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Chris, Can I ask who your 401k is with?
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Old 04-18-2012, 06:12 AM
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You're looking for a conservatively minded CPA or MAYBE an investment advisor. You want a basic set of rules to invest/live by that helps you with class allocation (r/e, mmkt, equities, bonds). At most you're talking about a few hours of someone's time.
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Old 04-18-2012, 06:16 AM
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Agree with above. Napfa fee only advisor.
check out www.seaclearfinancial.com
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Old 04-18-2012, 07:16 AM
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The only thing I would add is for god sakes don't spend an extra 1% or more per year to have someone set up and rebalance your portfolio
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Old 04-18-2012, 11:42 AM
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Interesting (to me) tidbit. multiple email messages from folks offering suggestion, and no trying to pitch me on working with them (being poor has some upside).

Several folks seem to have very high opinions of Vanguard as a great place to start looking. Just thought I would share that of those reading along.
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Old 04-18-2012, 12:57 PM
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i hired big al...he put me into hookers and blow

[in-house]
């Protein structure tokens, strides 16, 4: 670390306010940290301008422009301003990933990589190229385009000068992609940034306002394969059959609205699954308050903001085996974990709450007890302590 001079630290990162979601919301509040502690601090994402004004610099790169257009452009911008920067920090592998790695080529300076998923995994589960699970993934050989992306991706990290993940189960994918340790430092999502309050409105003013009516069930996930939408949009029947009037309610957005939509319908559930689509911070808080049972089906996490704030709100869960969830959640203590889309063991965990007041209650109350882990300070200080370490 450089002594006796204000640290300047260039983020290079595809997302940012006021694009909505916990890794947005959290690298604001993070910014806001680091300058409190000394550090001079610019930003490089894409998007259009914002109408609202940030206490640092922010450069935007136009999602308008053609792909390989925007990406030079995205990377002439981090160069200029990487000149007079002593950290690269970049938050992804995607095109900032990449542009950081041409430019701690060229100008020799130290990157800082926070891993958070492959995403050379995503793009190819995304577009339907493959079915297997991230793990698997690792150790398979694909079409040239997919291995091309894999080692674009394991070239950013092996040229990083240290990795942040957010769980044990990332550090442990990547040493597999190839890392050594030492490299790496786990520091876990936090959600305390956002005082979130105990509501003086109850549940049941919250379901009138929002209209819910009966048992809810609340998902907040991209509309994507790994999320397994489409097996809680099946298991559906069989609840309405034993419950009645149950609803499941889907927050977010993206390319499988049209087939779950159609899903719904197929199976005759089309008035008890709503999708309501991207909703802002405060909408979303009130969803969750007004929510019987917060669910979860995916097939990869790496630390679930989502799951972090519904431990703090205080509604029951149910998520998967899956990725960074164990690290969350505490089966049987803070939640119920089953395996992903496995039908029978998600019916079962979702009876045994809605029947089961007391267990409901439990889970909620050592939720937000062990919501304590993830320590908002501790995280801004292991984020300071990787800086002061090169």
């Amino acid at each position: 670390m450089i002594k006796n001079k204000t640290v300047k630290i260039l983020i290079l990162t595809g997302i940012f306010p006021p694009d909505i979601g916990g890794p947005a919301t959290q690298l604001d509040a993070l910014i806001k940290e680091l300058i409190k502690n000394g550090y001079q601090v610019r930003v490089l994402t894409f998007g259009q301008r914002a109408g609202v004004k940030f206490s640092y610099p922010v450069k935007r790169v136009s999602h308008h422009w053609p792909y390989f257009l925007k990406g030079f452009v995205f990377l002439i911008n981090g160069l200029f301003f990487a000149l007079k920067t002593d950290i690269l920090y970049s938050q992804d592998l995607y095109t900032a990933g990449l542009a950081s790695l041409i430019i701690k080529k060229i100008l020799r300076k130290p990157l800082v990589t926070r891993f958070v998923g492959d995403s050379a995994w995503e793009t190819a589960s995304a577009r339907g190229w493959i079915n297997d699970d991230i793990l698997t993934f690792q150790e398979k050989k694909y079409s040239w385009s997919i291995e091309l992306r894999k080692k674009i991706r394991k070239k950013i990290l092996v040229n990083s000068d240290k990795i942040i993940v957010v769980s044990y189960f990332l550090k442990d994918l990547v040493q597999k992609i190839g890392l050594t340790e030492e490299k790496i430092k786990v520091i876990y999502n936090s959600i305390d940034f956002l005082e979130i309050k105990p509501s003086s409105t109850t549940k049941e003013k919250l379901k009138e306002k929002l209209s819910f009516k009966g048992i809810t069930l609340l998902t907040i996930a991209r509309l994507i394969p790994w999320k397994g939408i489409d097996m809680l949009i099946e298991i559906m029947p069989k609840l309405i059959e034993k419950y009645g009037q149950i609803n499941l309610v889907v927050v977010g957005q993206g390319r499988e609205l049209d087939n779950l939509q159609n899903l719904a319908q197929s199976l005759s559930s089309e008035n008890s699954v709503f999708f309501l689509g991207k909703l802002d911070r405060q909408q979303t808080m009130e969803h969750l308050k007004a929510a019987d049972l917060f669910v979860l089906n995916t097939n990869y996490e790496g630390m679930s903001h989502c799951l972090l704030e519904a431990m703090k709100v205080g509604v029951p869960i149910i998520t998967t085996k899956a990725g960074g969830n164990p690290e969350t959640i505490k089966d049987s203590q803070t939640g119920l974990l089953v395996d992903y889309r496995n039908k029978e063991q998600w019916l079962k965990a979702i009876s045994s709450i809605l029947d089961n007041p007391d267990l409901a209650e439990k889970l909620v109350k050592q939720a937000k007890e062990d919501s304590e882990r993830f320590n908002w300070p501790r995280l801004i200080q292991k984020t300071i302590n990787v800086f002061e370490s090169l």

buyer beware i guess
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Old 04-18-2012, 01:24 PM
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Originally Posted by cgrand View Post
i hired big al...he put me into hookers and blow
buyer beware i guess
Dude, you got good value for yer money; and life ain't about money, life is about value.


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Old 04-18-2012, 01:38 PM
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I would go with a Fee based planner and not one charged by the hour. He/she gets paid by preformance of your investments and not by the time he spends with you. They usually charge a percentage of your holdings.
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Old 04-18-2012, 02:41 PM
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I would be a huge fan of someone who charged me a % of what he made me, but I chafe at the notion of paying on total holdings. I didn't notice that guy when I was making it.

Course I probably think like the small timer that I am
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Old 04-18-2012, 06:55 PM
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Originally Posted by cjd View Post
I would be a huge fan of someone who charged me a % of what he made me, but I chafe at the notion of paying on total holdings. I didn't notice that guy when I was making it.

Course I probably think like the small timer that I am